For all of his 10 years at KIPP New Jersey, Vince Marigna has been involved with talent efforts at the Newark-Camden network of schools that currently serves more than 3,700 kids. He spoke to us from their support office, located in the heart of Newark, about what he looks for in hires as Chief People Officer, and how organizational values help make their organization a sought-after place to work.
My elevator pitch for potential hires: It’s not just the impact, but getting to see your impact. When you think about, for example, New York City and Philadelphia, there are hundreds of thousands, if not millions, of kids. Newark and Camden are small enough where you can connect with a high number of kids, play a role in their lives, and see them through college. And while it’s small enough to see your impact, it’s large enough to get national attention, so you’ll really feel a part of something on both levels.
Skill set vs. culture fit: We recognize that there’s space for both at the table. We’ve been an organization that’s really valued culture, and our people’s contributions to that culture—how they live out the organizational values of teamwork, fun, freedom, impact, improvement, and kid focus. As the landscape of education continues to change, bringing with it a strong emphasis on common core requirements, we’re shifting to bring both cultural and experiential concerns into balance. It’s important that our folks come to us with some experience, so that we can unsure they are prepared to teach our kids in the very rigorous way common core requires.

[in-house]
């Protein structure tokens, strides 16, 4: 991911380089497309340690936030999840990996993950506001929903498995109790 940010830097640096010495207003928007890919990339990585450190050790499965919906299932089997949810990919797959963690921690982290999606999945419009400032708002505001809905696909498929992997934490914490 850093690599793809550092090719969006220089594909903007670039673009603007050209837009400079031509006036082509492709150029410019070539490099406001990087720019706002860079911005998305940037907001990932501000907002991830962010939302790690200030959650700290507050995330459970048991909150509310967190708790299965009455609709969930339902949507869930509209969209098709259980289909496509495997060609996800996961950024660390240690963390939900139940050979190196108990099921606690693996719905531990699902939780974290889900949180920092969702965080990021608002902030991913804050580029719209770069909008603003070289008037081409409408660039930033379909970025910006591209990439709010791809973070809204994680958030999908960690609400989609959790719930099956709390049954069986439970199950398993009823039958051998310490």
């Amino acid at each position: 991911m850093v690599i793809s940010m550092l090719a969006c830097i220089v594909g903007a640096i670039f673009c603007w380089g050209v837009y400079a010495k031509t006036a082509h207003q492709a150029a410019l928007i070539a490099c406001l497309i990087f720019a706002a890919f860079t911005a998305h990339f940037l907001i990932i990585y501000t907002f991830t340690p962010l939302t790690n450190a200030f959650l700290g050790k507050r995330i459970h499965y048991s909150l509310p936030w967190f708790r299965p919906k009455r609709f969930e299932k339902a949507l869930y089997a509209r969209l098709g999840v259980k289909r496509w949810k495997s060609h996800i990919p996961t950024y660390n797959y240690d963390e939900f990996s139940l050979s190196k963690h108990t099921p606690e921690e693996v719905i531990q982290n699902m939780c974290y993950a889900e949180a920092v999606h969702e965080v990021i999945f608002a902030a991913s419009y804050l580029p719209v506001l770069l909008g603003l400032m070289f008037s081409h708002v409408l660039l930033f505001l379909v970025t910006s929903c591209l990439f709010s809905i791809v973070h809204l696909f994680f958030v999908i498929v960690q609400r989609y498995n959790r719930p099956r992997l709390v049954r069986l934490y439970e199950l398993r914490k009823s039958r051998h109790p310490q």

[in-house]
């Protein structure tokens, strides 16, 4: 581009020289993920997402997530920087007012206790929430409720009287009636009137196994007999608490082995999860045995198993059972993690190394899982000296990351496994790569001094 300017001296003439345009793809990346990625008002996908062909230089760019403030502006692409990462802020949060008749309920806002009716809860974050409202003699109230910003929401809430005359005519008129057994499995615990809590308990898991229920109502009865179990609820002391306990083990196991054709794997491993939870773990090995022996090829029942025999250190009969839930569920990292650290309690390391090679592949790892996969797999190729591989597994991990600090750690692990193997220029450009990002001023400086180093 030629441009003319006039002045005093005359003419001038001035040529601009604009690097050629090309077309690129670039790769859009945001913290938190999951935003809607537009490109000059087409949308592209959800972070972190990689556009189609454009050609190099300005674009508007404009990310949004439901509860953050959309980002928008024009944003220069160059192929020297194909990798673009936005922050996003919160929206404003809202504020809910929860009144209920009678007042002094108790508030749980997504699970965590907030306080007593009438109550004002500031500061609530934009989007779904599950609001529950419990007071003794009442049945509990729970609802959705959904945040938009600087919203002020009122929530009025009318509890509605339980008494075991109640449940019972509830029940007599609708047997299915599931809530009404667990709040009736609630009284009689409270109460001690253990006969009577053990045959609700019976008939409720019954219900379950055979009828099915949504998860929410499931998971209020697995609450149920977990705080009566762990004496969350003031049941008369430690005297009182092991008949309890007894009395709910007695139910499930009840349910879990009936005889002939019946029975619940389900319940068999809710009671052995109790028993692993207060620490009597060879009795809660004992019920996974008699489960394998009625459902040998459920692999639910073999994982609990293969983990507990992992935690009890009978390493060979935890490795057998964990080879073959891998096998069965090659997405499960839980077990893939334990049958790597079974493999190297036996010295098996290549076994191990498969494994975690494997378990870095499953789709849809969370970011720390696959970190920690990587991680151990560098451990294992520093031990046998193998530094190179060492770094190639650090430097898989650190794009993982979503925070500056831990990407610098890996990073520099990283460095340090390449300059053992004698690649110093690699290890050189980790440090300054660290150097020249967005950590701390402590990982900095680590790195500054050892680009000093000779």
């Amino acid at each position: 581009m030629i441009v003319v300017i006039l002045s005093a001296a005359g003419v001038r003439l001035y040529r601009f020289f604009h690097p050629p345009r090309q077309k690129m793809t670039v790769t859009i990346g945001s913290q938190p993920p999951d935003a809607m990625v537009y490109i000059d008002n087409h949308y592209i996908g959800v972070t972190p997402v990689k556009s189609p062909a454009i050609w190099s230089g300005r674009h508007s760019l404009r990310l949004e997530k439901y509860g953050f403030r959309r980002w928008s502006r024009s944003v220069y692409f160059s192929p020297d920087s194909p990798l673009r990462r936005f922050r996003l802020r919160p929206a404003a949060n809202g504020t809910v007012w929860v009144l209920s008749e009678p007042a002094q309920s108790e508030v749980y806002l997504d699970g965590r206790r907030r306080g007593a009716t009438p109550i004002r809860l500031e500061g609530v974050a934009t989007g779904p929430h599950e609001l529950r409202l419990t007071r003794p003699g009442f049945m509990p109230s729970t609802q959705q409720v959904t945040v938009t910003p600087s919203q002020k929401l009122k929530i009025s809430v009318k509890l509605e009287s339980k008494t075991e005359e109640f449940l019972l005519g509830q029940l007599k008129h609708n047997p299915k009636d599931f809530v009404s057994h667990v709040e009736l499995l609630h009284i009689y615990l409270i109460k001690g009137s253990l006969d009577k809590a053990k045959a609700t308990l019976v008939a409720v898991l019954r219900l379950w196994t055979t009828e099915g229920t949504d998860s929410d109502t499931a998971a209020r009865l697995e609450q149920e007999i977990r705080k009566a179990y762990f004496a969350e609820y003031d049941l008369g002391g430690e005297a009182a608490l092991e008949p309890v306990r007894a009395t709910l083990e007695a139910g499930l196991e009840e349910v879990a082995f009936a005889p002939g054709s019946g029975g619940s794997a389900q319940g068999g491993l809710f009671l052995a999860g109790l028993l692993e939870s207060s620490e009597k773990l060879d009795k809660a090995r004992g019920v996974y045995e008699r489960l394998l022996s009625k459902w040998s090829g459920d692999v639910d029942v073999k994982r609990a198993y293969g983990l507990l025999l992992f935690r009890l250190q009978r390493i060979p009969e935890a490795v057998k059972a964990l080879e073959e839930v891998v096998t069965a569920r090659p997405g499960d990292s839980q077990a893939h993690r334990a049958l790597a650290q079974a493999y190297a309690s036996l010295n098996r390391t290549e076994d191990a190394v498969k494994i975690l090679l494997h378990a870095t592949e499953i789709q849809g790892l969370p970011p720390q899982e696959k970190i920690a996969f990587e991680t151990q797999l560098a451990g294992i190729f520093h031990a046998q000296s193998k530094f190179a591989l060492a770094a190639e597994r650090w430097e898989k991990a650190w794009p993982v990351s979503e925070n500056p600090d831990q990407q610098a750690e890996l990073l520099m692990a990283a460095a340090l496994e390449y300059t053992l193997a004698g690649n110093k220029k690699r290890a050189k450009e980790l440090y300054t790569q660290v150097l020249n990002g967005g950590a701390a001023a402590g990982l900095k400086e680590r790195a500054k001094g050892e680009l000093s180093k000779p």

Outstanding qualities I look for in a candidate: You can ultimately make a decision to teach anywhere, so articulating why KIPP New Jersey is the place for you is very important. I tend to be impressed by applicants who have done their homework, who are able not only to identify our organizational values but speak about how they live these values. We’re looking for genuine commitment to ending educational inequity, and belief that this work is about more than just teaching and learning—it’s about leveling the playing field and changing the world.